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Time Traveller: Women bolster wartime workforce at North Vancouver shipyards

A labour shortage during the Second World War saw women taking over jobs previously held only by men
Wartime shipyards workers

This ca. 1945 photograph shows two female Burrard Dry Dock employees, Phyllis Plume (left) and Maria Bouvier. During the Second World War, a labour shortage saw women entering the workforce into jobs that were previously only held by men.

Anna Maria Bouvier (1913-2005) was born and raised in Saskatchewan. She moved out west to work at the Burrard Dry Dock shipyards. Bouvier was one of the many women who worked as a rivet passer. A riveting team consisted of five people, each with their own roles. The passer threw the red-hot rivets to the catcher.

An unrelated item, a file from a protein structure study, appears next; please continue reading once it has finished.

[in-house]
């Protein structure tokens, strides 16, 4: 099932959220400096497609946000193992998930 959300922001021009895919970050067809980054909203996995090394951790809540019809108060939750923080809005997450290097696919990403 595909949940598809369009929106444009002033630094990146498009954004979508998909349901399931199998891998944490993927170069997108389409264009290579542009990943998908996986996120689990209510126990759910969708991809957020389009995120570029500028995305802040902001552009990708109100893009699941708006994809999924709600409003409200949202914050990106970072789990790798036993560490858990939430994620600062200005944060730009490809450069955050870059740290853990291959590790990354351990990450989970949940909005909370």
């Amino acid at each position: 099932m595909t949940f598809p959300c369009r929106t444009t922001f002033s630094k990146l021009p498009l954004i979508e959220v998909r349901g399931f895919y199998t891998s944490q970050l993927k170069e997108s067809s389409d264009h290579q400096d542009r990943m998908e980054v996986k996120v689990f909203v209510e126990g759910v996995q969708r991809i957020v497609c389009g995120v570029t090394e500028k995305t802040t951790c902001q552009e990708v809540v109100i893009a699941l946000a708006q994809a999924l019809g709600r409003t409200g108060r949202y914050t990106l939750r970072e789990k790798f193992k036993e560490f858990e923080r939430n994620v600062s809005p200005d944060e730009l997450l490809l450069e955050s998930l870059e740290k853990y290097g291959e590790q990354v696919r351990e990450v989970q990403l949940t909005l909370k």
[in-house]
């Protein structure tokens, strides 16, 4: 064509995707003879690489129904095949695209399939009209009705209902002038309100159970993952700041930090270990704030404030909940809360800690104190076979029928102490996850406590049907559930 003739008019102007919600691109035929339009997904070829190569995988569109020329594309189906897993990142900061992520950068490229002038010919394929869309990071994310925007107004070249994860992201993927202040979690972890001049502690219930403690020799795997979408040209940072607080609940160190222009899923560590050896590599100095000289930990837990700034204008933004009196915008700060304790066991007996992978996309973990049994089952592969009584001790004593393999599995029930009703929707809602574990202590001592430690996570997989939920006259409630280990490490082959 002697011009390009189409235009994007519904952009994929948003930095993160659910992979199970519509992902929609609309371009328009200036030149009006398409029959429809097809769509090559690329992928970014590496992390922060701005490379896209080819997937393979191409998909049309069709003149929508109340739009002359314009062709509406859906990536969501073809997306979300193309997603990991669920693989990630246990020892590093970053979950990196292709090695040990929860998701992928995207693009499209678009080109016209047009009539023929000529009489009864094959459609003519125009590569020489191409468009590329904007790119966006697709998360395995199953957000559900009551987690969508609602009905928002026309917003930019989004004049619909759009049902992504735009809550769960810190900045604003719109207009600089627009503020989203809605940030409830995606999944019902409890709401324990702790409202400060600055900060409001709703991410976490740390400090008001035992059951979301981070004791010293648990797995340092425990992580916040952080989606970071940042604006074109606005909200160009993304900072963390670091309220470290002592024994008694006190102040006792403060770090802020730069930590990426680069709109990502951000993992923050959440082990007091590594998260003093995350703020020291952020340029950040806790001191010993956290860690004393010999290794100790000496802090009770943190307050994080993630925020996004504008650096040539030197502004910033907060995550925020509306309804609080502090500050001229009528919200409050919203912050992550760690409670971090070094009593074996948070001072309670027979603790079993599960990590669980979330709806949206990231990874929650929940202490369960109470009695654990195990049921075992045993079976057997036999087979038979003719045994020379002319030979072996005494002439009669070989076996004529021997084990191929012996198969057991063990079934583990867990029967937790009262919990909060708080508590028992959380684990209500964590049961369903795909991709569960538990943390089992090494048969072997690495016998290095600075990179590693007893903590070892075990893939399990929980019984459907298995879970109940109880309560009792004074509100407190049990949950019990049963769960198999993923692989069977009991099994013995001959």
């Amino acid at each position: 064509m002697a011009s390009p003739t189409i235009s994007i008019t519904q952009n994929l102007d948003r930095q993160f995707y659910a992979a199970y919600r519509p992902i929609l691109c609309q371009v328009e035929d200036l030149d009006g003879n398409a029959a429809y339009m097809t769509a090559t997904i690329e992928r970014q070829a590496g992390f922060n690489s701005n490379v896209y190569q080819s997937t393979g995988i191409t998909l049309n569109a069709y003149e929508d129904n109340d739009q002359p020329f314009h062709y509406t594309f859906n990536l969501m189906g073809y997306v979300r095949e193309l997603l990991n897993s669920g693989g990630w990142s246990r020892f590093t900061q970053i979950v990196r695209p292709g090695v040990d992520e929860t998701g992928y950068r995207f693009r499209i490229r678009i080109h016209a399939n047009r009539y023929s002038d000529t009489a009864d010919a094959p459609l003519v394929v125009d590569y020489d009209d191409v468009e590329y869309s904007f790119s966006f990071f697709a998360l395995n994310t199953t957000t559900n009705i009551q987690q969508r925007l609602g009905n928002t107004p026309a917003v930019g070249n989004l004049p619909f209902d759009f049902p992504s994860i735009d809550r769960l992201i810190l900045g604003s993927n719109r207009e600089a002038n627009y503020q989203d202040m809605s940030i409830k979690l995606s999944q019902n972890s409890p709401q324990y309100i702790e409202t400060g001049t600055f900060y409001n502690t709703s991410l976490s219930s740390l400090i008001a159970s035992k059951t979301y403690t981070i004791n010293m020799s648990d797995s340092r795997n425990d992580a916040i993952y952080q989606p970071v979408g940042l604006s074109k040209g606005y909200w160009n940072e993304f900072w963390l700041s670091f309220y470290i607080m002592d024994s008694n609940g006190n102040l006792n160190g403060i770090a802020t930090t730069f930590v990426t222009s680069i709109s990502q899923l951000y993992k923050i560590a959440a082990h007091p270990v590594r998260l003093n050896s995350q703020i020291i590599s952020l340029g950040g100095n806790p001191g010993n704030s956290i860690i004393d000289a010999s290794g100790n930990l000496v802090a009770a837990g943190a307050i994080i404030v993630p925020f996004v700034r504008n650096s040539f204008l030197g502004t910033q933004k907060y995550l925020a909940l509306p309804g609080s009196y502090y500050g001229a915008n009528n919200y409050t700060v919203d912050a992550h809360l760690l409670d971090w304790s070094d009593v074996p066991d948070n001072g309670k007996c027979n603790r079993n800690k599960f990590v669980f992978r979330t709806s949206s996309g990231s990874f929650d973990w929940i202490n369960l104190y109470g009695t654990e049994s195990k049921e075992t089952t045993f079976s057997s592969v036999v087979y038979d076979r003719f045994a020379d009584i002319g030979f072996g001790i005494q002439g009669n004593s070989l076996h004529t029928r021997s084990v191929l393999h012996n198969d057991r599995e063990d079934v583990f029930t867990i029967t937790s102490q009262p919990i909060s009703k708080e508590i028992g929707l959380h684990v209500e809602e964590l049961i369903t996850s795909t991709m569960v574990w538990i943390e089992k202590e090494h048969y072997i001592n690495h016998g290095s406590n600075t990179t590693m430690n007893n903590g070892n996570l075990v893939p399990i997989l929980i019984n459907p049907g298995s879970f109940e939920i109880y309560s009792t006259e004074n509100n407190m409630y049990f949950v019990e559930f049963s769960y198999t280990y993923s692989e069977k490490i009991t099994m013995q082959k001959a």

In 1946, Bouvier married Edward Mulcahy in North Vancouver, where they settled and raised a family.

Visit the MONOVA website for more information about the history of the North Shore and to plan your visit to MONOVA: Museum of North Vancouver, now open at 115 West Esplanade in The Shipyards.

Currently, MONOVA: Archives of North Vancouver ,at 3203 Institute Road in Lynn Valley, is open by appointment only. Contact: [email protected]

Navigate culture on the North Shore by using the North Shore Culture Compass.